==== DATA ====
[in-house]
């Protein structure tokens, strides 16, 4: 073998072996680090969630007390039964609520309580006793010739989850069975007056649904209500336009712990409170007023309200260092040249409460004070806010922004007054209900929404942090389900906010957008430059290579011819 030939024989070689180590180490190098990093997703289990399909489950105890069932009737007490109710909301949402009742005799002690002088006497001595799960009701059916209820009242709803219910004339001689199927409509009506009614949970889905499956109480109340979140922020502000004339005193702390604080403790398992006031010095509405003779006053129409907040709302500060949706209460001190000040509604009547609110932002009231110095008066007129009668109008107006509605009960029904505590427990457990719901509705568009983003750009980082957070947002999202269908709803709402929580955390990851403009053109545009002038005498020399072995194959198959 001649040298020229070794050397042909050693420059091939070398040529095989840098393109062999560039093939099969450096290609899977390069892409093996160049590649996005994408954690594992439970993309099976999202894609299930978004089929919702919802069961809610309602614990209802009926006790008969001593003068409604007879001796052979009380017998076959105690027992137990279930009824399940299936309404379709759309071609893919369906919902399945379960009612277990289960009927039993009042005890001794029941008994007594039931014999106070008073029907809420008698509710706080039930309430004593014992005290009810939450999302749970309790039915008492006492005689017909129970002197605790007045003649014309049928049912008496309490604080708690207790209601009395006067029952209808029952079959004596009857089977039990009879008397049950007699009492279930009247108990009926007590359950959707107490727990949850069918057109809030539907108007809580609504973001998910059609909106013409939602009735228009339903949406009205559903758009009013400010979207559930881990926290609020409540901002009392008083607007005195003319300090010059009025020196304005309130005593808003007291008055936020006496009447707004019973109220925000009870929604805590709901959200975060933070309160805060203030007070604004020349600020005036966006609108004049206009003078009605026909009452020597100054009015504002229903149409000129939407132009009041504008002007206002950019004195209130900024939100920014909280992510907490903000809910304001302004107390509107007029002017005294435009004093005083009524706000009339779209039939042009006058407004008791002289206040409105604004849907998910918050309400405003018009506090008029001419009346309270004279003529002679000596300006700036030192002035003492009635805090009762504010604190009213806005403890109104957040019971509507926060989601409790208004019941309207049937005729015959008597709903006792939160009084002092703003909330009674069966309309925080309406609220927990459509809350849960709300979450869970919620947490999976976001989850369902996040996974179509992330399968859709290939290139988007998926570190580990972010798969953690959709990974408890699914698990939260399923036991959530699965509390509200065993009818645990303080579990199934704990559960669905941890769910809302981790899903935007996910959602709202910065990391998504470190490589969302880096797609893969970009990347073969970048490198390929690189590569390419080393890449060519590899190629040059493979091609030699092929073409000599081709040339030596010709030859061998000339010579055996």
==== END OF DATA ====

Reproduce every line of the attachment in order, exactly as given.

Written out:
[in-house]
């Protein structure tokens, strides 16, 4: 073998072996680090969630007390039964609520309580006793010739989850069975007056649904209500336009712990409170007023309200260092040249409460004070806010922004007054209900929404942090389900906010957008430059290579011819 030939024989070689180590180490190098990093997703289990399909489950105890069932009737007490109710909301949402009742005799002690002088006497001595799960009701059916209820009242709803219910004339001689199927409509009506009614949970889905499956109480109340979140922020502000004339005193702390604080403790398992006031010095509405003779006053129409907040709302500060949706209460001190000040509604009547609110932002009231110095008066007129009668109008107006509605009960029904505590427990457990719901509705568009983003750009980082957070947002999202269908709803709402929580955390990851403009053109545009002038005498020399072995194959198959 001649040298020229070794050397042909050693420059091939070398040529095989840098393109062999560039093939099969450096290609899977390069892409093996160049590649996005994408954690594992439970993309099976999202894609299930978004089929919702919802069961809610309602614990209802009926006790008969001593003068409604007879001796052979009380017998076959105690027992137990279930009824399940299936309404379709759309071609893919369906919902399945379960009612277990289960009927039993009042005890001794029941008994007594039931014999106070008073029907809420008698509710706080039930309430004593014992005290009810939450999302749970309790039915008492006492005689017909129970002197605790007045003649014309049928049912008496309490604080708690207790209601009395006067029952209808029952079959004596009857089977039990009879008397049950007699009492279930009247108990009926007590359950959707107490727990949850069918057109809030539907108007809580609504973001998910059609909106013409939602009735228009339903949406009205559903758009009013400010979207559930881990926290609020409540901002009392008083607007005195003319300090010059009025020196304005309130005593808003007291008055936020006496009447707004019973109220925000009870929604805590709901959200975060933070309160805060203030007070604004020349600020005036966006609108004049206009003078009605026909009452020597100054009015504002229903149409000129939407132009009041504008002007206002950019004195209130900024939100920014909280992510907490903000809910304001302004107390509107007029002017005294435009004093005083009524706000009339779209039939042009006058407004008791002289206040409105604004849907998910918050309400405003018009506090008029001419009346309270004279003529002679000596300006700036030192002035003492009635805090009762504010604190009213806005403890109104957040019971509507926060989601409790208004019941309207049937005729015959008597709903006792939160009084002092703003909330009674069966309309925080309406609220927990459509809350849960709300979450869970919620947490999976976001989850369902996040996974179509992330399968859709290939290139988007998926570190580990972010798969953690959709990974408890699914698990939260399923036991959530699965509390509200065993009818645990303080579990199934704990559960669905941890769910809302981790899903935007996910959602709202910065990391998504470190490589969302880096797609893969970009990347073969970048490198390929690189590569390419080393890449060519590899190629040059493979091609030699092929073409000599081709040339030596010709030859061998000339010579055996």